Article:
Medicare premiums are set through a months-long regulatory process and it’s unclear whether they could be rolled back in response to price changes before the following year. Members of Congress including Senator Ron Wyden, a Democrat from Oregon, have urged the agency to reduce the amount of the increase.
CMS didn’t immediately respond to a request for comment.
After Biogen’s price change, CMS should reverse its premium increases in turn, said George Vradenburg, chair of the patient group UsAgainstAlzheimer’s. Medicare’s premium hikes were based on “unrealistic estimates” of how many people might take the drug, Vradenburg said.
“We fear that Medicare may be trying to constrain access to this drug in order to protect it from cost increases,” he said in an interview.
Medicare isn’t formally permitted to consider the cost of a therapy in determining whether it’s “reasonable and necessary” and should be reimbursed, said Rachel Sachs, a law professor at Washington University in St. Louis. The agency is looking at equity issues and the drug’s impact on underserved populations, she said, and the price change could factor into that discussion.
It will also set a lower benchmark for drugs that follow. “You might expect the price change is going to impact the launch price of forthcoming products,” Sachs said.
Despite the pressure on drug prices in recent years, experts offered few comparisons to Biogen’s cut. Richard Evans, an analyst at SSR Health who has followed drug-pricing issues for years, called the move quite rare. The only similarity he could think of were cholesterol cutting drugs that saw their prices slashed after years of weak sales.
Debate over the merits of Aduhelm itself only increased people’s frustration with the $56,000-a-year price tag, Jefferies analyst Michael Yee said in a November interview.
“Right now the great debate is if these drugs work,” Yee said. “How come we never go through this issue with other drugs? Because we have clearly positive data.”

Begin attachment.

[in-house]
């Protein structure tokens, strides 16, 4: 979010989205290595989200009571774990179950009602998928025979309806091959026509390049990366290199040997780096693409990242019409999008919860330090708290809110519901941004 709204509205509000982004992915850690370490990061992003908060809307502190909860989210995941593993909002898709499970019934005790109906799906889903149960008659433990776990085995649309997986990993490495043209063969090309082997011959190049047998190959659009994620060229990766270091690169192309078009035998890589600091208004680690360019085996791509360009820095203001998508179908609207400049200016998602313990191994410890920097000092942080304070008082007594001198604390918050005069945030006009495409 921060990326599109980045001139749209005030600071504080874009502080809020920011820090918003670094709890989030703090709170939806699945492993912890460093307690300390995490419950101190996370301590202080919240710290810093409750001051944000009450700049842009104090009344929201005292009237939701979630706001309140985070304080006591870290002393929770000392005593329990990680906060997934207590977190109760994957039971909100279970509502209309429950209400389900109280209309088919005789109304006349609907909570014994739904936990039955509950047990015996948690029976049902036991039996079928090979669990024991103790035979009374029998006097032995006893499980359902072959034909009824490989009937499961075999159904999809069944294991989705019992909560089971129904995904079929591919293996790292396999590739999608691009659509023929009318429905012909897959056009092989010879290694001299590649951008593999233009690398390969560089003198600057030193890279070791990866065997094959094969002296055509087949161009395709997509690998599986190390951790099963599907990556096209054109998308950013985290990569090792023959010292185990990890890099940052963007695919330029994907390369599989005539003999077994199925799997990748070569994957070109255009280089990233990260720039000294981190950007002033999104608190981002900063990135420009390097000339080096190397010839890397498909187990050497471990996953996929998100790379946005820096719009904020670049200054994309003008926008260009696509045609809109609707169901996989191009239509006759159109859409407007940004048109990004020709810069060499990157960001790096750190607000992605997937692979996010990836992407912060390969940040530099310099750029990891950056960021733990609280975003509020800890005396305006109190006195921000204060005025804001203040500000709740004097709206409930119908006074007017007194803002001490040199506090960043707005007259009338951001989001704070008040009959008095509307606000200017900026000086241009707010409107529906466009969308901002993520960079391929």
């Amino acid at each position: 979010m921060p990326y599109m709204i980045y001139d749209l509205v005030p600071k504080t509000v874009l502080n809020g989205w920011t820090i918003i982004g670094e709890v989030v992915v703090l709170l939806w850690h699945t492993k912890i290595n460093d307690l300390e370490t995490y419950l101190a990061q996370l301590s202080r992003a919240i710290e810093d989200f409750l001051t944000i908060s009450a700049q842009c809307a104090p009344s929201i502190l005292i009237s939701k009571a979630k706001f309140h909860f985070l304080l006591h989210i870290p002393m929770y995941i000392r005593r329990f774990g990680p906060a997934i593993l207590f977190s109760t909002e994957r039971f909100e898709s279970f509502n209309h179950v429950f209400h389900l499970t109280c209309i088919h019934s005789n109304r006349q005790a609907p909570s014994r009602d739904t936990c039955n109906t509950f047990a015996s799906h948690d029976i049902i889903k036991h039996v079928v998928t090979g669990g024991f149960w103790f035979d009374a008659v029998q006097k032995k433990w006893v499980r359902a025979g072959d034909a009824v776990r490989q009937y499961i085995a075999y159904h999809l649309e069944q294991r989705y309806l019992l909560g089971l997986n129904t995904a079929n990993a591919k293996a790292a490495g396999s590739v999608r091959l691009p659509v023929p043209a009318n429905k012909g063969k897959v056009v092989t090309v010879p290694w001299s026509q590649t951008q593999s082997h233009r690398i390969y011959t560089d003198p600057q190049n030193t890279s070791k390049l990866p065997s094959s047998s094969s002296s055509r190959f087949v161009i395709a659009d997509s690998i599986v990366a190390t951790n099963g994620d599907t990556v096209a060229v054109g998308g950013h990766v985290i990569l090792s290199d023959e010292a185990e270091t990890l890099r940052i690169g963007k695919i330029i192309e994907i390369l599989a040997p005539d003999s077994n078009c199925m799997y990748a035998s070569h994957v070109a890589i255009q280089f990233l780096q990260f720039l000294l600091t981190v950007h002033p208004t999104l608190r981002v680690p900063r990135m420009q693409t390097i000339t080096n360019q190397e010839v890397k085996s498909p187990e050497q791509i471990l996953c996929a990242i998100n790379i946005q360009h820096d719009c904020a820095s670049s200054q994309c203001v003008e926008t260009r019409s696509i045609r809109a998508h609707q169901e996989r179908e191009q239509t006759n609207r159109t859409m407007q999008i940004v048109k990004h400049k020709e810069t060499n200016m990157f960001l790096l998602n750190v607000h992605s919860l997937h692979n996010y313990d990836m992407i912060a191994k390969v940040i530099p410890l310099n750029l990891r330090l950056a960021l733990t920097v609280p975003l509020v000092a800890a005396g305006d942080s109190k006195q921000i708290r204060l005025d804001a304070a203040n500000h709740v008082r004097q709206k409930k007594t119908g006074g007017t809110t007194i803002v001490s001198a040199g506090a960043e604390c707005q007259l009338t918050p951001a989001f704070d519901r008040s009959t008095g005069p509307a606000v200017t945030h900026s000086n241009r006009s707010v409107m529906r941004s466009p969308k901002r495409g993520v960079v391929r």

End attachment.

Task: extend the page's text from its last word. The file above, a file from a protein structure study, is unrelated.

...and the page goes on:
Even the most vocal supporters of Aduhelm have said paying for the drug poses a bottleneck. Medicare remains the major barrier for prescribing Aduhelm, said Jeffrey Gelblum, a doctor at First Choice Neurology in South Florida.
The clinic chain is currently treating about 100 people with Aduhelm. Private insurers are paying for the drug so long as patients qualify for it, he said. Medicare is approving claims on a case-by-case basis.
“It’s not a matter of, ‘Oh my God, how am I going to afford $56,000’? It’s always been, ‘Will my insurance cover it?” Gelblum said.
Cutting Aduhelm’s price could help sentiment among doctors and improve sales somewhat, Yee said in a note Monday, but there are still large barriers ahead, such as reimbursement for the tests needed to identify qualifying patients.
Aduhelm may also face competition from similar drugs in the year ahead. Biogen and its partner Eisai Co Ltd have an application into the U.S. Food and Drug Administration for another experimental Alzheimer’s drug. Eli Lilly & Co. hopes to launch its own treatment in the new year. Should the drugs all be available, it could set up a showdown at least partially on price.
Jonathan Liss, founder of Columbus Memory Center in Georgia, said Aduhelm was originally “far overpriced.” He said he’s told Biogen representatives he thought the price was outrageous and the company did itself no favors by appearing so greedy.
“From my own narrow perspective, I think they lowered the price because it wouldn’t be in line with likely competitors and they created a tremendous amount of bad feelings among the general Alzheimer’s population,” Liss said.